It's become a ritual every January to discuss the future of Steelers defensive coordinator Dick LeBeau.
It's fair criticism. Pittsburgh's defensive DVOA, as measured by Football Outsiders, from 13th in the NFL in 2012 to 19th in 2013, and 30th this season. They had 33 sacks this season along with 11 interceptions and 14 forced fumbles. They had 34 sacks, 10 interceptions and 19 forced fumbles in 2013, and in 2012, 37 sacks and 15 forced fumbles.
The Steelers are ranked 25th and 29th in sacks and interceptions, respectively, since 2012. It used to be easy to give LeBeau and the Steelers' defense a pass; interceptions are a byproduct of positioning and catching the ball, and sacks will come with the more pressure applied.
The last three years hasn't been a stream of issues with defensive backs hanging onto the ball, or loads of quarterback hits just as he delivers to his target. There are legitimate concerns with the general lack of consistency in these key areas.
Yards allowed is becoming less prevalent to defense today. It's about takeaways and sacks. While fumble recoveries are generally seen as slanted toward whomever the ball bounces, the lack of interceptions in a passing league is a legitimate concern. The Steelers have run out of reasons outside of a general lack of pass rush as well as an inability - strategically planned or otherwise - to intercept the ball. That's the main cause of takeaways today, and it simply isn't happening.
Who's accountable for that?
Steelers coach Mike Tomlin would likely put it on himself, which is fine. He also likely knows being accountable to the media is a bit different than being accountable to his bosses. If his bosses want a change, a change will happen. That could be with the removal of LeBeau from his position.
On the positive side, LeBeau is not directly responsible for the free agent signings or the draft selections. He coaches the players he is given - as is Tomlin, even though Tomlin likely has a bit more input into the drafting and signing decisions. While the Steelers' defense hasn't been a high-level group, judging the team from where it was after Week 4 in 2013 compared to after Week 17 of 2014, there's a shocking turnaround in terms of execution. The Steelers allowed just 17.5 points a game over their last four, which they essentially needed to win in order to qualify for the postseason. If LeBeau is to be savaged for the breakdown against New Orleans (the league's top yardage offense in 2014) in Week 13, credit must be given to the turnaround that followed.
Perhaps the best example is of second-year linebacker Vince Williams. Thrown into the fire as a rookie, LeBeau was forced to use an inexperienced and overwhelmed sixth-round pick in lieu of the team's defensive signal caller as the result of an injury occurring in Week 1. There was no prep time (a hole in the team's depth certainly not the fault of LeBeau) for Williams, he had to learn a huge amount in a short amount of time, and the trickle-down effect on the defense saw a general decline over the course of the season.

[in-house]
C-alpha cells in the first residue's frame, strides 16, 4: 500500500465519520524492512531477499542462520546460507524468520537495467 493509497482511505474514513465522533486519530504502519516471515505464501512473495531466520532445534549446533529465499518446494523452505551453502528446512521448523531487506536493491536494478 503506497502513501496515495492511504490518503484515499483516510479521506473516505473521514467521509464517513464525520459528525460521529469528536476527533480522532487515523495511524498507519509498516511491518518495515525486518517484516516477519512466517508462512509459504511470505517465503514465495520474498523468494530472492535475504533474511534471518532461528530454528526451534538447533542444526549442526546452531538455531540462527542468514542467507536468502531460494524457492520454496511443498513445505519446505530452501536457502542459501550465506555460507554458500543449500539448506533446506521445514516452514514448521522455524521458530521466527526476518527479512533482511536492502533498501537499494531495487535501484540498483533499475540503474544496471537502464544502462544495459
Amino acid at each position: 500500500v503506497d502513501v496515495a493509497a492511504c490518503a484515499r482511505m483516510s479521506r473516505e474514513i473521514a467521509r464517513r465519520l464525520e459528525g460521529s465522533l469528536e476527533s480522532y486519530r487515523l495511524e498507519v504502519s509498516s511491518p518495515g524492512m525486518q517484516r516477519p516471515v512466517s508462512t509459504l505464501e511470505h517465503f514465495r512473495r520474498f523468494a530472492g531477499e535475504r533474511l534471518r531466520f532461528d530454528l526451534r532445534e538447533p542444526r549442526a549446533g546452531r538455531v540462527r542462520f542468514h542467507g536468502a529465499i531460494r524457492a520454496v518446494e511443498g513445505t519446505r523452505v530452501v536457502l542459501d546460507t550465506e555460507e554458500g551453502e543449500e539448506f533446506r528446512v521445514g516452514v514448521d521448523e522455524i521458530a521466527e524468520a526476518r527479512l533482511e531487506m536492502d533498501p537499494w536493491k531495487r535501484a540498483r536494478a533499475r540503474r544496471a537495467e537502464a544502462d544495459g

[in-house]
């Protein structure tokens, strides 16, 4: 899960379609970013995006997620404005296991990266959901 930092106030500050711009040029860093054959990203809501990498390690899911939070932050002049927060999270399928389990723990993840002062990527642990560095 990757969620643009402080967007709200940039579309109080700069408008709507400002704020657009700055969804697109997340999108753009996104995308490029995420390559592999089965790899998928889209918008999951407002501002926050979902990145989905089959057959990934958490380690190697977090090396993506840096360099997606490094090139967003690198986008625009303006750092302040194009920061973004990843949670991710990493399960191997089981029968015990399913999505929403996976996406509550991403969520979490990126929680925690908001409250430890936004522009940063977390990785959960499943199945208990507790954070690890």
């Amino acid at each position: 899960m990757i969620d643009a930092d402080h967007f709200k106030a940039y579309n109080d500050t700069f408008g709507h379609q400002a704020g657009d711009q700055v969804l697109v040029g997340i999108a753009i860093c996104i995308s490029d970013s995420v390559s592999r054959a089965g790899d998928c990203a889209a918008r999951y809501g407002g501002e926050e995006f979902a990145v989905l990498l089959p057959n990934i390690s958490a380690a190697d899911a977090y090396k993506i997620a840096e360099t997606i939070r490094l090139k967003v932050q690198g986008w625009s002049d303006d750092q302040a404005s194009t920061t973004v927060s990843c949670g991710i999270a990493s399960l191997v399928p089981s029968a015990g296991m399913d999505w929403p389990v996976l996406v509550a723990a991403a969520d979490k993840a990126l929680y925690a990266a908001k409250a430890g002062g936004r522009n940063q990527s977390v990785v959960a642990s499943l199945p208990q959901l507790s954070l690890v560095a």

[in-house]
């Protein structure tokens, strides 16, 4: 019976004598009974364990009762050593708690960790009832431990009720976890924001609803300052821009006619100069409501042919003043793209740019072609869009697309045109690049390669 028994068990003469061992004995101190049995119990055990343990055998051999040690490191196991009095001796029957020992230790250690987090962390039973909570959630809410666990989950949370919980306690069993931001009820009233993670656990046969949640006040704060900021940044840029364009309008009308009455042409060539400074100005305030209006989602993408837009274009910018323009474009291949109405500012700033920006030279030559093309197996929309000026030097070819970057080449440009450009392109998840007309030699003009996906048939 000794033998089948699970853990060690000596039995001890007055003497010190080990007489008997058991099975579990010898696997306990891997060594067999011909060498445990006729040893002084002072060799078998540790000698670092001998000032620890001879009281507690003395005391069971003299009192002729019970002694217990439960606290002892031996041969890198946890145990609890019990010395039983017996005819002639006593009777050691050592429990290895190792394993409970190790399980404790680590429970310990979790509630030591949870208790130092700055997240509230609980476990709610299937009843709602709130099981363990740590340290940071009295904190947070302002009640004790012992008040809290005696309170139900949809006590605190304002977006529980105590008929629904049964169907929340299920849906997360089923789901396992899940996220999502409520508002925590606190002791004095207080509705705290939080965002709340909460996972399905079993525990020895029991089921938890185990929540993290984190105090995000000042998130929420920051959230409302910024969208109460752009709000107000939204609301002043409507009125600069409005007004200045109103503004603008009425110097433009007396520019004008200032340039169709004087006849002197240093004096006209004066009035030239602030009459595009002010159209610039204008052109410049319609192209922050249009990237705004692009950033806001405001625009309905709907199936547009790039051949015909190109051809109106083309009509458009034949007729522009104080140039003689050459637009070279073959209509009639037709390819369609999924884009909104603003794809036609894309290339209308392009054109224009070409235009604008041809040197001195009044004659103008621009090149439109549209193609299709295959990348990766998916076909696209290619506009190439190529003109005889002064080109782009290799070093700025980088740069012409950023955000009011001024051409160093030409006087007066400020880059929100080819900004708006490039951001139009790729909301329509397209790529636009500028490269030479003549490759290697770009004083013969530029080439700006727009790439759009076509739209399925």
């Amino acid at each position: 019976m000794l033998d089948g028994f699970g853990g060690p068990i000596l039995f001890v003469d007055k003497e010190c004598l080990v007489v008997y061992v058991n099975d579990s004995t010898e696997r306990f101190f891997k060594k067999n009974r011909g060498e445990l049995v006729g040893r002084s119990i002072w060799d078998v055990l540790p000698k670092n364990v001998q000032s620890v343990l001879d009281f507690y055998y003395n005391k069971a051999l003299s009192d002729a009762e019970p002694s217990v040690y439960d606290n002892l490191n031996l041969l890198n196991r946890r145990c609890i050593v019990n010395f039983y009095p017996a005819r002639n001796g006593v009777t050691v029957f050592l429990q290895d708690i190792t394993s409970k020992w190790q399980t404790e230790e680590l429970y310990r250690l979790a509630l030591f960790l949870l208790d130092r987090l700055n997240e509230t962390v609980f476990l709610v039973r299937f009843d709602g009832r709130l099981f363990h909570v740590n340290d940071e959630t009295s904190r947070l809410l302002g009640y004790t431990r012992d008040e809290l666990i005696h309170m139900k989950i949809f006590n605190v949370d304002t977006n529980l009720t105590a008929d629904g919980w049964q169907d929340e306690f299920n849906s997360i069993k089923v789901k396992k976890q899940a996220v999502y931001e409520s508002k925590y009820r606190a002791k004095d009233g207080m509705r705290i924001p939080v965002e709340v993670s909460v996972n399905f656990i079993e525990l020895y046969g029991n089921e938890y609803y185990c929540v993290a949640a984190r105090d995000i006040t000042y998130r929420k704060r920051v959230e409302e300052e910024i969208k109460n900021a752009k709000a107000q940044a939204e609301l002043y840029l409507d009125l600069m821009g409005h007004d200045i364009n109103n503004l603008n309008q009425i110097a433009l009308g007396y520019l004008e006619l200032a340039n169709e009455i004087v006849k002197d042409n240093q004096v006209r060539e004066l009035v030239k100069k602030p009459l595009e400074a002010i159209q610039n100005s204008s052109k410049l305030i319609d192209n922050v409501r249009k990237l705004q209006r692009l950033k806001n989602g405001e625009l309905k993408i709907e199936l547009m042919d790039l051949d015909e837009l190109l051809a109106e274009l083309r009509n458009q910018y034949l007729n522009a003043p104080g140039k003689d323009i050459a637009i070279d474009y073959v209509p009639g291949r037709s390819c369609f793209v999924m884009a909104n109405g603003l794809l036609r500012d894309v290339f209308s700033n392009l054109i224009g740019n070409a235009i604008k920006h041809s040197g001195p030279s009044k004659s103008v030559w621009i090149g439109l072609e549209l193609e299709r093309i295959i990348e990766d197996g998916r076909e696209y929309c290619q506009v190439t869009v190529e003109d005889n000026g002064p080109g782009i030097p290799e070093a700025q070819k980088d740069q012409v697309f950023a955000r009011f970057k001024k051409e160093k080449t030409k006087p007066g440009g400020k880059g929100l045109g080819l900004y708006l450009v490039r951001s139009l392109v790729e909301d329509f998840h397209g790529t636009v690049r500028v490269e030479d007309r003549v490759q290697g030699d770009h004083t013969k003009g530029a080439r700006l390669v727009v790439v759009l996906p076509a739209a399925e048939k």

Williams was considerably better in 2014, and while no one's voting for his All Pro candidacy, coaching has more value in making the weak links stronger than making the ultra-talented into high-level players.
There are pros and cons to both sides, and if LeBeau is to be called out, position coaches should be as well. The complete meltdown of cornerback Cortez Allen will be a factor in Tomlin's determination of his 2015 coaching staff. The team will not release him just one year into a five-year deal, and the depth chart at the end of the 2014 season does not matter for 2015. You can bet Allen will be given first-team reps at the start of training camp, and it's not unfair to suggest perhaps defensive backs coach Carnell Lake's seat is getting warm - provided he did not give a satisfactory offseason plan to revitalize Allen's suddenly sagging career.
It's perhaps more rhetorical to wonder if Allen is capable of getting past whatever issues he had (just from observation, it appeared more of a lack of confidence as the season wore on) and getting toward where the team saw him going when they signed him to an extension last summer. If he does, however, and William Gay is capable of continuing at the level he's heading (easily the team's best cornerback). It's possible to re-sign Brice McCain on a relatively inexpensive deal (if he makes that interception late against Baltimore, the Steelers have a decent chance of stealing that game late), it's a decent, not outstanding, group of cornerbacks. The draft is still there to help solidify depth for the future.
Should LeBeau be given those leaps of faith, though? That's what this really comes down to. The production can be argued to a degree, but, as Tomlin would say, when the rubber meets the road, it's about production. And that production hasn't been great. With the young career of 2014 first round pick Ryan Shazier ground to a halt due to injuries and a lack of comprehension this season, along with the budding careers of Stephon Tuitt and Daniel McCullers, as well as the high-level performance of Cameron Heyward and Lawrence Timmons, the team is at a crossroads on the defensive side of the ball.
Is LeBeau the man to bring this group up another two steps this coming season? With an offense capable of scoring at a high level, but still entrenched in the win-now-before-something-happens nature of athletic endeavor, the Steelers are only thinking of what's best for their team when weighing their decision.
Wasting the franchise's best offense with a defense that cannot hit the quarterback and take the ball away consistently seems to be against the notion of bringing the team back to a championship level.